The Orangeburg (S.C.) Times and Democrat has published a story about the South Carolina Association for Justice’s new name. The T&D editorial focuses on the importance of what used to be known as the SC Trial Lawyers Association and its continued role in preserving justice and individual rights.
From the Orangeburg Times and Democrat:
THE ISSUE: New name for trial lawyers
OUR OPINION: Despite their critics, trial lawyers are key players in justice systems
Attorneys know the routine on lawyer jokes. They engage in ribbing and laughs with each other. It’s a tradition.
Press them, however, and attorneys contend their profession is unfairly targeted, even unappreciated. Without people to represent citizens — even the most publicly unpopular of defendants — the very fabric of our system breaks down. Plus, attorneys cite their public service, hours of free legal counsel donated annually and projects such as the attorney general’s program in which lawyers donate time in magistrate’s courts as prosecutors of domestic cases.
This week, the South Carolina Trial Lawyers Association — that group so often maligned by political critics as having too much influence in the legislative and judicial systems — went on the offensive.
The group has made a bold change in name. It is now the South Carolina Association for Justice — a change it says reflects the attorneys’ new, broader mission and better represents the purpose of the organization.
The name change was approved and finalized at the 2008 SCTLA/SCAJ annual convention on Hilton Head Island.
“The mission of the South Carolina Association for Justice involves more than courtroom battles,” said Pete Strom, former U.S. attorney for the District of South Carolina who assumed office as president at the convention. “We will also work with elected officials and policy-makers to create a legal system that protects everyone, not just the rich and the influential.”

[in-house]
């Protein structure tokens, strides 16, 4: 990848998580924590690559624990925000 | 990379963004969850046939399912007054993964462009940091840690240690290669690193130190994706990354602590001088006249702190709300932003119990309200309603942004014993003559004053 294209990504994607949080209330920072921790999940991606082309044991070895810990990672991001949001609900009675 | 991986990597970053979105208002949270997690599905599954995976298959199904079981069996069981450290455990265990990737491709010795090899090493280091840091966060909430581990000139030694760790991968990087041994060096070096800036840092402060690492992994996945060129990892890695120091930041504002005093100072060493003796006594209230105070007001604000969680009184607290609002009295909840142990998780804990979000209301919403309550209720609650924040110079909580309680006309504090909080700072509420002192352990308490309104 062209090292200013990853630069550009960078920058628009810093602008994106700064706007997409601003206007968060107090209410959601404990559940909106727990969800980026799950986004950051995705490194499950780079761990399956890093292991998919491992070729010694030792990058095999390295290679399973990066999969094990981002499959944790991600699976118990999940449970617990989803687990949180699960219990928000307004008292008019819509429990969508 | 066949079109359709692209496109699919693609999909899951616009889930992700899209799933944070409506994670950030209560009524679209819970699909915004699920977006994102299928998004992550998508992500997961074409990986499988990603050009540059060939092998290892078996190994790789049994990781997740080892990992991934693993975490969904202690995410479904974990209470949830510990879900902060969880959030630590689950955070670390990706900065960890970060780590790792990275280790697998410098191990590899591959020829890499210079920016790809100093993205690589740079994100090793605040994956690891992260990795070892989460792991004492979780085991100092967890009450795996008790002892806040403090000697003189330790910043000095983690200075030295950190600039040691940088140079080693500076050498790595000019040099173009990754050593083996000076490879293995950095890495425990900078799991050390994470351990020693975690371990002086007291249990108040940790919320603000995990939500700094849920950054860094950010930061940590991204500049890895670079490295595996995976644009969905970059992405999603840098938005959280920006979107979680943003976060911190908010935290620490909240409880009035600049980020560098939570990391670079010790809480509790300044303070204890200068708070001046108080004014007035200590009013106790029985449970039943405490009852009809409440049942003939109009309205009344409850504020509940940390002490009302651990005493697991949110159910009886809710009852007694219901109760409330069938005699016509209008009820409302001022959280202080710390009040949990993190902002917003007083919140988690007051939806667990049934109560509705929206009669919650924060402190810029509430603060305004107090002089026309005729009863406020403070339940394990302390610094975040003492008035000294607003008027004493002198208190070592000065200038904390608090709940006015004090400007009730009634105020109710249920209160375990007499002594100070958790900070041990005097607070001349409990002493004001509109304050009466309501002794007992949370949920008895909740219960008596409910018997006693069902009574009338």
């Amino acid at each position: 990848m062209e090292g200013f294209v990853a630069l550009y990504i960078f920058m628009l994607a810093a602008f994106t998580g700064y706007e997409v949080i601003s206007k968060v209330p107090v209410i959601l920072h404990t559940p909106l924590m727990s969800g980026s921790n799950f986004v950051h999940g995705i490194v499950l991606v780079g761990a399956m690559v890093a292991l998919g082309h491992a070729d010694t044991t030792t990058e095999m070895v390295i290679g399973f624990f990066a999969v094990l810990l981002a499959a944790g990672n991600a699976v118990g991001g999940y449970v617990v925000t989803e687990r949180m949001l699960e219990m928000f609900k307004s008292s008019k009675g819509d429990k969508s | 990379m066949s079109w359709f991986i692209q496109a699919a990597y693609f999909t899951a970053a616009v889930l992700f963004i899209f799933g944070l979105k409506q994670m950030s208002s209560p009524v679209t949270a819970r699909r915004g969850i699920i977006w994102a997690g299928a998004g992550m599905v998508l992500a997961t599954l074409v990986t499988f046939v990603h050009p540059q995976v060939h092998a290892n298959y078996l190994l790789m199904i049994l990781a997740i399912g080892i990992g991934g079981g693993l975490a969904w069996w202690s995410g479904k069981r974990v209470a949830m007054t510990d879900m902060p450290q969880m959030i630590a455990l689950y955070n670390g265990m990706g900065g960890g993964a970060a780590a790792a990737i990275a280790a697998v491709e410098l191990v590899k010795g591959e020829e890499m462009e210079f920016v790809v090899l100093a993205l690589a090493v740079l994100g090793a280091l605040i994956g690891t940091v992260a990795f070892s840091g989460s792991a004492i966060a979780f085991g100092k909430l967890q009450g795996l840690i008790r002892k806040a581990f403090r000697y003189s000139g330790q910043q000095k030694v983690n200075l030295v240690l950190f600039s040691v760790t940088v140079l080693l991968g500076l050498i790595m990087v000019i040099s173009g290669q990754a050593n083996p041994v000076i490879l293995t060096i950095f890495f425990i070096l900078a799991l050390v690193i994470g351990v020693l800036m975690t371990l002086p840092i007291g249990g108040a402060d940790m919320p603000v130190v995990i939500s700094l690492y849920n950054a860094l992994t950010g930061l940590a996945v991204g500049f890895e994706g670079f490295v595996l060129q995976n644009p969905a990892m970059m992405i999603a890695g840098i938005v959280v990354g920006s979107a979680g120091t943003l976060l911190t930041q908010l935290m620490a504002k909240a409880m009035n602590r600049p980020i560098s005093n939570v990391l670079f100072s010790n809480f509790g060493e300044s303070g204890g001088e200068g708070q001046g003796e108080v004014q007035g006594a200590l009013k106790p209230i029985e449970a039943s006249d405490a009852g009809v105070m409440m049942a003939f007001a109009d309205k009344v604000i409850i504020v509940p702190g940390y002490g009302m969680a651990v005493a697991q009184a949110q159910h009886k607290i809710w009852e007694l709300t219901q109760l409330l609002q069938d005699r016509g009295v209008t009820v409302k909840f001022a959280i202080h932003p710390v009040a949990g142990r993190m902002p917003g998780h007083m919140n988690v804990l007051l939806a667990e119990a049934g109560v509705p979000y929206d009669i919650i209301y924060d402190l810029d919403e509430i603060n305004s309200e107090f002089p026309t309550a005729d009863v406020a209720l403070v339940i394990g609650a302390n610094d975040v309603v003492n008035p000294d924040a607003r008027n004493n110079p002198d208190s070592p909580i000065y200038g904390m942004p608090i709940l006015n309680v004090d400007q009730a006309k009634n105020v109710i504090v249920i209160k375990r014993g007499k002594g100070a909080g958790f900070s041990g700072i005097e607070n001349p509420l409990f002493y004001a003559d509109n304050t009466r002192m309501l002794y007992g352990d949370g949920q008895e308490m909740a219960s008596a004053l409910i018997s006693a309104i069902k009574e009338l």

SCAJ’s central mission to protect the rights of people will remain, but the group has expanded its purpose to become “the state’s leading advocate for justice and fairness under the law.”
Mike Hemlepp, recently named executive director of SCAJ, makes the point that attorneys are often the only resource ordinary citizens have to combat unfair treatment by government, corporations and powerful special interest groups.
“Our renewed focus and message discipline will enable us to better represent our members: attorneys who protect the citizens’ rights to access to justice.” he said. “When our opponents deride us for changing our name, it is clearly because they know that our new model will be effective and agile.”
As right as he is, Hemlepp knows that attorneys also face criticisms as the driving force behind a society that is lawsuit-happy. Critics constantly talk about reforms that limit damage awards — at times with good reason.
Attorneys also face attacks from groups that are every bit as much special interests as critics say the attorneys are.
One criticism has come in the form of a group known as HALT, which boasts 50,000 members devoted to consumer legal reform. Its Lawyer Discipline Report Card indicates attorneys are committed to a system of protecting each other.
In 2006, for example, HALT called the national report a “scathing indictment of attorney discipline agencies.” Grades assigned to disciplinary systems in all 50 states and the District of Columbia showed more than half the states at below C. Utah flunked outright. No state earned an A. South Carolina was ranked 44th in the nation and received a D-plus.
The results — no joking matter for anyone — must be looked at in the context of the mission of attorneys. By the nature of what they do, their role will not be universally popular. But in our system of justice, an Association for Justice is a vital ingredient.